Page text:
Photographer Removes Phones From His Images To Show Our Addiction And Alienation

In this eye-opening series of photos, called “Removed”, American photographer Eric Pickersgill reveals the depressing truth of our massive addiction to smart phones and digital devices. He captures everyday people in every day activities and then he removes the smartphones from their hands. The photos are truly shocking as we observe families, friends and couples alienated ; next to each other but at the same time more afar than ever.

Pickersgill was inspired after seeing a family sitting in a cafe next to him that wasn’t communicate with each other because of their phones. “It was one of those moments where you see something so amazingly common that it startles you into consciousness of what’s actually happening and it is impossible to forget,” he wrote on the project website. “I see this family at the grocery store, in classrooms, on the side of the highway and in my own bed as I fall asleep next to my wife. We rest back to back on our sides coddling our small, cold, illuminated devices every night.”

Pickersgill, who is an artist with a Master of Fine Arts degree and teaches lectures, achieved the surreal effect in his photos by asking strangers and friends to remain still, removing their cellphones and then taking the shot.

The project inspiration came from a chance encounter in a NYC cafe

“Family sitting next to me at Illium café in Troy, NY [was] so disconnected from one another”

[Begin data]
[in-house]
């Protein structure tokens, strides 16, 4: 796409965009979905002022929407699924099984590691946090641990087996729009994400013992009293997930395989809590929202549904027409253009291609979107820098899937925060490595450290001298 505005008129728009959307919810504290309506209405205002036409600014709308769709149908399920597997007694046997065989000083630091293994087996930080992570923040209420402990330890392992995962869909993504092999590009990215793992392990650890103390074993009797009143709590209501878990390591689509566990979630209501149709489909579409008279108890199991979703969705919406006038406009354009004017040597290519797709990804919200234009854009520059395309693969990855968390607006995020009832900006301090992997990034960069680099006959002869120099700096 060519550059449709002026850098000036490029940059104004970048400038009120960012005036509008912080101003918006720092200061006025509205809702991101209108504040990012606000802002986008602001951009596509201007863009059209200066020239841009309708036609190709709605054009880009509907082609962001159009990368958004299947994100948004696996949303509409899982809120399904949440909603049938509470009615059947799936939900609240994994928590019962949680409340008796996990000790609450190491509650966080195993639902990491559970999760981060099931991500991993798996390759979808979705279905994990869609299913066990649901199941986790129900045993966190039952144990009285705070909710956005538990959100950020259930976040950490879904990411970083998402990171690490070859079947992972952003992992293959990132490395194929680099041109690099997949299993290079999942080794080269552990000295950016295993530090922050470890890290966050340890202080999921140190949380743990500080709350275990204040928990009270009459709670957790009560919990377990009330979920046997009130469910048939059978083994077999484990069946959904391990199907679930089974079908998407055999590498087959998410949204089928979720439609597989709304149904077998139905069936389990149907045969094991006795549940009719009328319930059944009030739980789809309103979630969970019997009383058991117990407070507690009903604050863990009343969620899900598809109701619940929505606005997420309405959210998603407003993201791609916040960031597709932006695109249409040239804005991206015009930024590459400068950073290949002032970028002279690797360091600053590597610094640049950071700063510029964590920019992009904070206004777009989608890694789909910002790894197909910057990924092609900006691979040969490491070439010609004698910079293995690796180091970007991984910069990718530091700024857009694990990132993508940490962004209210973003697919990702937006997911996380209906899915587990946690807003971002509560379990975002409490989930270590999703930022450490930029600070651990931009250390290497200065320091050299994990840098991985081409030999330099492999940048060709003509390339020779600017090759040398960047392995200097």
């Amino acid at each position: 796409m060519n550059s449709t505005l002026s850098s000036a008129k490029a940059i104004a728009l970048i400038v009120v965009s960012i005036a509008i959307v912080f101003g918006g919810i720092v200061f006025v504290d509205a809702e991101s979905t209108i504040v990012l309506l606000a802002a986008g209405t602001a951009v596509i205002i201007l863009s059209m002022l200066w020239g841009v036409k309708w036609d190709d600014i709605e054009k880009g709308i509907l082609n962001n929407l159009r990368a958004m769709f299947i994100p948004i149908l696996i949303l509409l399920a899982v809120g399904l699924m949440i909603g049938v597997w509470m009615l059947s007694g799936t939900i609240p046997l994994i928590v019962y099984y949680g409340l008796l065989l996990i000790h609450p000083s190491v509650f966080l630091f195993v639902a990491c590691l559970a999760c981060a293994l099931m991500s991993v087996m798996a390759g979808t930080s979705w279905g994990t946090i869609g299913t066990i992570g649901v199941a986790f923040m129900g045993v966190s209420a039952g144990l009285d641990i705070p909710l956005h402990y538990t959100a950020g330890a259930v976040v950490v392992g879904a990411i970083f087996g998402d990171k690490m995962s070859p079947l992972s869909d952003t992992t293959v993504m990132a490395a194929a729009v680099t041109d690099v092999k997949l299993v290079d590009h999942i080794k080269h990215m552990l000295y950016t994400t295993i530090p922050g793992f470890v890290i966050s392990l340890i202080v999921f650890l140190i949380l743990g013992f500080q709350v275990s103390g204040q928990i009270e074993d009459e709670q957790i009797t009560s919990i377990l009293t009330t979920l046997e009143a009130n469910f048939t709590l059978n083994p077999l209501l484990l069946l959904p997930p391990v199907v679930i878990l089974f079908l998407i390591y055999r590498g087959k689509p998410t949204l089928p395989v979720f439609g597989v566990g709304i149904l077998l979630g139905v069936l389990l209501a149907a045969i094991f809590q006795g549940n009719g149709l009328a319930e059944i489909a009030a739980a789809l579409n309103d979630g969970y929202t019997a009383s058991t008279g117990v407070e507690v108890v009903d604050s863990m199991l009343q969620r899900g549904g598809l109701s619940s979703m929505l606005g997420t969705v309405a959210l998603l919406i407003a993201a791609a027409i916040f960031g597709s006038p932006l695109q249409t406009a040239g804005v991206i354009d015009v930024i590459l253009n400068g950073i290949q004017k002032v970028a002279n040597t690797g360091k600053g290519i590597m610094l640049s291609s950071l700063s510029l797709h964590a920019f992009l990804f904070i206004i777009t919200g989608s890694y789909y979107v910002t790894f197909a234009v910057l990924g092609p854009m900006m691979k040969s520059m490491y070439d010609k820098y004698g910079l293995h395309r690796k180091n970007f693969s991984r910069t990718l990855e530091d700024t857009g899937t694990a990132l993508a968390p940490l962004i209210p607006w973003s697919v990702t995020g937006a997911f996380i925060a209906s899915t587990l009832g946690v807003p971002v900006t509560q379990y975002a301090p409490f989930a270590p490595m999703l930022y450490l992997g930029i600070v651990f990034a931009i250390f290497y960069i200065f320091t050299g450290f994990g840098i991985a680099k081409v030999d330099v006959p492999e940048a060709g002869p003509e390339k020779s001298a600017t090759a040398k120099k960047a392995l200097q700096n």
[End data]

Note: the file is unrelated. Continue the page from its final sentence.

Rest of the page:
“Not much talking. Father and two daughters have their own phones out”

“Mom doesn’t have one or chooses to leave it put away”

“She stares out the window, sad and alone in the company of her closest family”

“Dad looks up every so often to announce some obscure piece of info he found online”

“Despite the obvious benefits that these advances in technology have contributed to society, the social and physical implications are slowly revealing themselves”

“In similar ways that photography transformed the lived experience into the photographable, performable, and reproducible experience…”

“…personal devices are shifting behaviors while simultaneously blending into the landscape by taking form as being one with the body”

“This phantom limb is used as a way of signaling busyness and unapproachability to strangers while existing as an addictive force that promotes the splitting of attention between those who are physically with you and those who are not”

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